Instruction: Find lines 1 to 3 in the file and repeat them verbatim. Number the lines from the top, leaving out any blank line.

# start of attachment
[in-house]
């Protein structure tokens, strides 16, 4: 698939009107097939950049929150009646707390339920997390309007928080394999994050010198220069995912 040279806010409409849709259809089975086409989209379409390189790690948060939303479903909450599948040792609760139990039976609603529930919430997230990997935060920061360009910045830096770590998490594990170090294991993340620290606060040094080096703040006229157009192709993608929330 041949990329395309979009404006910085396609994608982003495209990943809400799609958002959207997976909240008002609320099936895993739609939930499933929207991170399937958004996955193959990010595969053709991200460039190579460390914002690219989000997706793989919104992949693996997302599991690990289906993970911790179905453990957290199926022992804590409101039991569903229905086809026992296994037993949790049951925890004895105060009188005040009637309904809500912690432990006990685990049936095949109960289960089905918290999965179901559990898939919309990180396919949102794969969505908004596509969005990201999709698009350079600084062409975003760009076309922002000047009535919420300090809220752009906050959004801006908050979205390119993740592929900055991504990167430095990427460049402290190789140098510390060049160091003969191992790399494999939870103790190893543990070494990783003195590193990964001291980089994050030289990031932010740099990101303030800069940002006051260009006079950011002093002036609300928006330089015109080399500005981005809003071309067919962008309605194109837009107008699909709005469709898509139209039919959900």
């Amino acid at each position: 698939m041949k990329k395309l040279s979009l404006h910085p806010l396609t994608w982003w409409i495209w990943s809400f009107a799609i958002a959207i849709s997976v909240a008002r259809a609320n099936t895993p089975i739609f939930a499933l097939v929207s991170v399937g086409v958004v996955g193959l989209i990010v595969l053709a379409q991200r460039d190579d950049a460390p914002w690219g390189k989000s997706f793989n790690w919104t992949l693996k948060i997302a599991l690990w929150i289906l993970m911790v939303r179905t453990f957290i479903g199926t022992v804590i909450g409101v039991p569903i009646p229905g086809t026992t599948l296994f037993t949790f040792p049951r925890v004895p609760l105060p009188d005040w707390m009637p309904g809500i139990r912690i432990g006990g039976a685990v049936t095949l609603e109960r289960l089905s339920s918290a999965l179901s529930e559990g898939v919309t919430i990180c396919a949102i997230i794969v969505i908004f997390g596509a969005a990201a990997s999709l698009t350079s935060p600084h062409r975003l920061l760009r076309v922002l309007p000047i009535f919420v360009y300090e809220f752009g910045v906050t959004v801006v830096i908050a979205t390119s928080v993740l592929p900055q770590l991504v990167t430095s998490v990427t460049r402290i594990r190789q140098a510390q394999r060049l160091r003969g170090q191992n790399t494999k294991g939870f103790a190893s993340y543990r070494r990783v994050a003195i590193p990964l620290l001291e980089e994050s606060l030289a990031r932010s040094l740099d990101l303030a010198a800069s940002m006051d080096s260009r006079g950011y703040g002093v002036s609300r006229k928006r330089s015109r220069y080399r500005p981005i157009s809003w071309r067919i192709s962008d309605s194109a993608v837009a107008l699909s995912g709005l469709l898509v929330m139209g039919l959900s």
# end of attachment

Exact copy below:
[in-house]
């Protein structure tokens, strides 16, 4: 698939009107097939950049929150009646707390339920997390309007928080394999994050010198220069995912 040279806010409409849709259809089975086409989209379409390189790690948060939303479903909450599948040792609760139990039976609603529930919430997230990997935060920061360009910045830096770590998490594990170090294991993340620290606060040094080096703040006229157009192709993608929330 041949990329395309979009404006910085396609994608982003495209990943809400799609958002959207997976909240008002609320099936895993739609939930499933929207991170399937958004996955193959990010595969053709991200460039190579460390914002690219989000997706793989919104992949693996997302599991690990289906993970911790179905453990957290199926022992804590409101039991569903229905086809026992296994037993949790049951925890004895105060009188005040009637309904809500912690432990006990685990049936095949109960289960089905918290999965179901559990898939919309990180396919949102794969969505908004596509969005990201999709698009350079600084062409975003760009076309922002000047009535919420300090809220752009906050959004801006908050979205390119993740592929900055991504990167430095990427460049402290190789140098510390060049160091003969191992790399494999939870103790190893543990070494990783003195590193990964001291980089994050030289990031932010740099990101303030800069940002006051260009006079950011002093002036609300928006330089015109080399500005981005809003071309067919962008309605194109837009107008699909709005469709898509139209039919959900």
């Amino acid at each position: 698939m041949k990329k395309l040279s979009l404006h910085p806010l396609t994608w982003w409409i495209w990943s809400f009107a799609i958002a959207i849709s997976v909240a008002r259809a609320n099936t895993p089975i739609f939930a499933l097939v929207s991170v399937g086409v958004v996955g193959l989209i990010v595969l053709a379409q991200r460039d190579d950049a460390p914002w690219g390189k989000s997706f793989n790690w919104t992949l693996k948060i997302a599991l690990w929150i289906l993970m911790v939303r179905t453990f957290i479903g199926t022992v804590i909450g409101v039991p569903i009646p229905g086809t026992t599948l296994f037993t949790f040792p049951r925890v004895p609760l105060p009188d005040w707390m009637p309904g809500i139990r912690i432990g006990g039976a685990v049936t095949l609603e109960r289960l089905s339920s918290a999965l179901s529930e559990g898939v919309t919430i990180c396919a949102i997230i794969v969505i908004f997390g596509a969005a990201a990997s999709l698009t350079s935060p600084h062409r975003l920061l760009r076309v922002l309007p000047i009535f919420v360009y300090e809220f752009g910045v906050t959004v801006v830096i908050a979205t390119s928080v993740l592929p900055q770590l991504v990167t430095s998490v990427t460049r402290i594990r190789q140098a510390q394999r060049l160091r003969g170090q191992n790399t494999k294991g939870f103790a190893s993340y543990r070494r990783v994050a003195i590193p990964l620290l001291e980089e994050s606060l030289a990031r932010s040094l740099d990101l303030a010198a800069s940002m006051d080096s260009r006079g950011y703040g002093v002036s609300r006229k928006r330089s015109r220069y080399r500005p981005i157009s809003w071309r067919i192709s962008d309605s194109a993608v837009a107008l699909s995912g709005l469709l898509v929330m139209g039919l959900s």